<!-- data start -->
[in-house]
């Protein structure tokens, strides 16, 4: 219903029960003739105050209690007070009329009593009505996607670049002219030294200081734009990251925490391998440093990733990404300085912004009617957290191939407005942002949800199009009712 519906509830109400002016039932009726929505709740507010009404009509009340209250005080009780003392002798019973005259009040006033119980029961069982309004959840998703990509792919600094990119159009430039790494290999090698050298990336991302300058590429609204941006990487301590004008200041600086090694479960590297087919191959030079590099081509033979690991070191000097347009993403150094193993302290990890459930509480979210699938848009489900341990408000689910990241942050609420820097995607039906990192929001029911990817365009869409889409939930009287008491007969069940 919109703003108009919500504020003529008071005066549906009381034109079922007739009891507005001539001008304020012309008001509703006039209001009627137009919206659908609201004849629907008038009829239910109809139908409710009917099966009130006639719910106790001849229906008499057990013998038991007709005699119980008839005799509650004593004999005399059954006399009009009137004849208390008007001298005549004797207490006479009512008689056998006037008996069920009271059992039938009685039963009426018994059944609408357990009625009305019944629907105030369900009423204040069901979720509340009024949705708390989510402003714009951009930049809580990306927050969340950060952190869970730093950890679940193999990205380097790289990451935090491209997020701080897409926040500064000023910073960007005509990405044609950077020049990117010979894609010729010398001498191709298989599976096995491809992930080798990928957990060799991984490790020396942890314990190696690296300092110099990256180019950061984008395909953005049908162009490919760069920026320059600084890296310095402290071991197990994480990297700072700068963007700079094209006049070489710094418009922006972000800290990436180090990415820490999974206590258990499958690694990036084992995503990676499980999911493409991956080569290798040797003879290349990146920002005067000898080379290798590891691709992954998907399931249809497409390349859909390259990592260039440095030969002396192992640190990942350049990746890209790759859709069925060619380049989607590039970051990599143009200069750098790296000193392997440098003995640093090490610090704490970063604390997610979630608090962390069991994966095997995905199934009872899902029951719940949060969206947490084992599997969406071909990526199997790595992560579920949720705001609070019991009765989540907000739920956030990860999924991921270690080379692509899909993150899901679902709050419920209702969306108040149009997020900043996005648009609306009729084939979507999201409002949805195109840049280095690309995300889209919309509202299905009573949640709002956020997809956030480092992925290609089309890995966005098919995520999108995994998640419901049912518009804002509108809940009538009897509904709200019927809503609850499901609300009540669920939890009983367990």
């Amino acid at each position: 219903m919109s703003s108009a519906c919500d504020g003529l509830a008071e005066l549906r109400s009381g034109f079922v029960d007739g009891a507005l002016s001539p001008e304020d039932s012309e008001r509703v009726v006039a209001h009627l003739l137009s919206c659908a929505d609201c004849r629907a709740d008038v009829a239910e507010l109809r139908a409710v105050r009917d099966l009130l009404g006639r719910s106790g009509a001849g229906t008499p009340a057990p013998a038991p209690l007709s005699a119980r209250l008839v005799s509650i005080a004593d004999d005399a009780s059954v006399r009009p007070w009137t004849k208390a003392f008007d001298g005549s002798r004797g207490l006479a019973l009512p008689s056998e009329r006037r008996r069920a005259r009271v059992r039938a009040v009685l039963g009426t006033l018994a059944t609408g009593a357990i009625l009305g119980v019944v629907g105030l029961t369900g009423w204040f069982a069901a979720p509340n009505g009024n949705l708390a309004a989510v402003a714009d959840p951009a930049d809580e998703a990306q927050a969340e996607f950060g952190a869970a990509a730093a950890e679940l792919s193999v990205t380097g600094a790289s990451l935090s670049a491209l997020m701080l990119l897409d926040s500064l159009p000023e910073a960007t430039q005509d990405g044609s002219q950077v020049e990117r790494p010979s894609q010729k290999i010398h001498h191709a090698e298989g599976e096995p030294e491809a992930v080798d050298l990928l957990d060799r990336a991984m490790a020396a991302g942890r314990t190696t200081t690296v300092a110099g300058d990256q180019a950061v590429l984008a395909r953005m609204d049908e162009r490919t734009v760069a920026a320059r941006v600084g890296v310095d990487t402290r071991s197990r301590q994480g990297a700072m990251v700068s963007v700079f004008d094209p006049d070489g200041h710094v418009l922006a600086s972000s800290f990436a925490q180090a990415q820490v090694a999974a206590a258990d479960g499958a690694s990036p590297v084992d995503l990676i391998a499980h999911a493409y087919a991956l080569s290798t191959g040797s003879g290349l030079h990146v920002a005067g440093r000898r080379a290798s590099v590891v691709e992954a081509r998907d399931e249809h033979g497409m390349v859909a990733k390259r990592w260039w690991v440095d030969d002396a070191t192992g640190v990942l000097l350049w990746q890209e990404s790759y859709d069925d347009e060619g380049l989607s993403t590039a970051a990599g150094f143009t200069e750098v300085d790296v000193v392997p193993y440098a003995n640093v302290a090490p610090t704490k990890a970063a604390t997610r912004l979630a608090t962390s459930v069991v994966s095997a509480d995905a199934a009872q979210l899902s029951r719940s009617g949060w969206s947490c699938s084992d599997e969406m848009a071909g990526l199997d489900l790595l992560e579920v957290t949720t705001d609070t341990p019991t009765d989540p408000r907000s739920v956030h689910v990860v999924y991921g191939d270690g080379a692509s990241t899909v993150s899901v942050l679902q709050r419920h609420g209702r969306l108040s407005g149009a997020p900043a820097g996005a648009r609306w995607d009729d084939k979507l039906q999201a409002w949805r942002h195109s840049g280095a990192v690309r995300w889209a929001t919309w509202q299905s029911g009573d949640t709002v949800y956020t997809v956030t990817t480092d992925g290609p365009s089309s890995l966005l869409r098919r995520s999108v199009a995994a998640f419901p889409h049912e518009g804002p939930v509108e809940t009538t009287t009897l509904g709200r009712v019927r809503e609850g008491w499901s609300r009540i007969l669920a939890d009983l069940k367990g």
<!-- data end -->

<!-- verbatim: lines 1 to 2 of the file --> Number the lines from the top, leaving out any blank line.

[in-house]
């Protein structure tokens, strides 16, 4: 219903029960003739105050209690007070009329009593009505996607670049002219030294200081734009990251925490391998440093990733990404300085912004009617957290191939407005942002949800199009009712 519906509830109400002016039932009726929505709740507010009404009509009340209250005080009780003392002798019973005259009040006033119980029961069982309004959840998703990509792919600094990119159009430039790494290999090698050298990336991302300058590429609204941006990487301590004008200041600086090694479960590297087919191959030079590099081509033979690991070191000097347009993403150094193993302290990890459930509480979210699938848009489900341990408000689910990241942050609420820097995607039906990192929001029911990817365009869409889409939930009287008491007969069940 919109703003108009919500504020003529008071005066549906009381034109079922007739009891507005001539001008304020012309008001509703006039209001009627137009919206659908609201004849629907008038009829239910109809139908409710009917099966009130006639719910106790001849229906008499057990013998038991007709005699119980008839005799509650004593004999005399059954006399009009009137004849208390008007001298005549004797207490006479009512008689056998006037008996069920009271059992039938009685039963009426018994059944609408357990009625009305019944629907105030369900009423204040069901979720509340009024949705708390989510402003714009951009930049809580990306927050969340950060952190869970730093950890679940193999990205380097790289990451935090491209997020701080897409926040500064000023910073960007005509990405044609950077020049990117010979894609010729010398001498191709298989599976096995491809992930080798990928957990060799991984490790020396942890314990190696690296300092110099990256180019950061984008395909953005049908162009490919760069920026320059600084890296310095402290071991197990994480990297700072700068963007700079094209006049070489710094418009922006972000800290990436180090990415820490999974206590258990499958690694990036084992995503990676499980999911493409991956080569290798040797003879290349990146920002005067000898080379290798590891691709992954998907399931249809497409390349859909390259990592260039440095030969002396192992640190990942350049990746890209790759859709069925060619380049989607590039970051990599143009200069750098790296000193392997440098003995640093090490610090704490970063604390997610979630608090962390069991994966095997995905199934009872899902029951719940949060969206947490084992599997969406071909990526199997790595992560579920949720705001609070019991009765989540907000739920956030990860999924991921270690080379692509899909993150899901679902709050419920209702969306108040149009997020900043996005648009609306009729084939979507999201409002949805195109840049280095690309995300889209919309509202299905009573949640709002956020997809956030480092992925290609089309890995966005098919995520999108995994998640419901049912518009804002509108809940009538009897509904709200019927809503609850499901609300009540669920939890009983367990």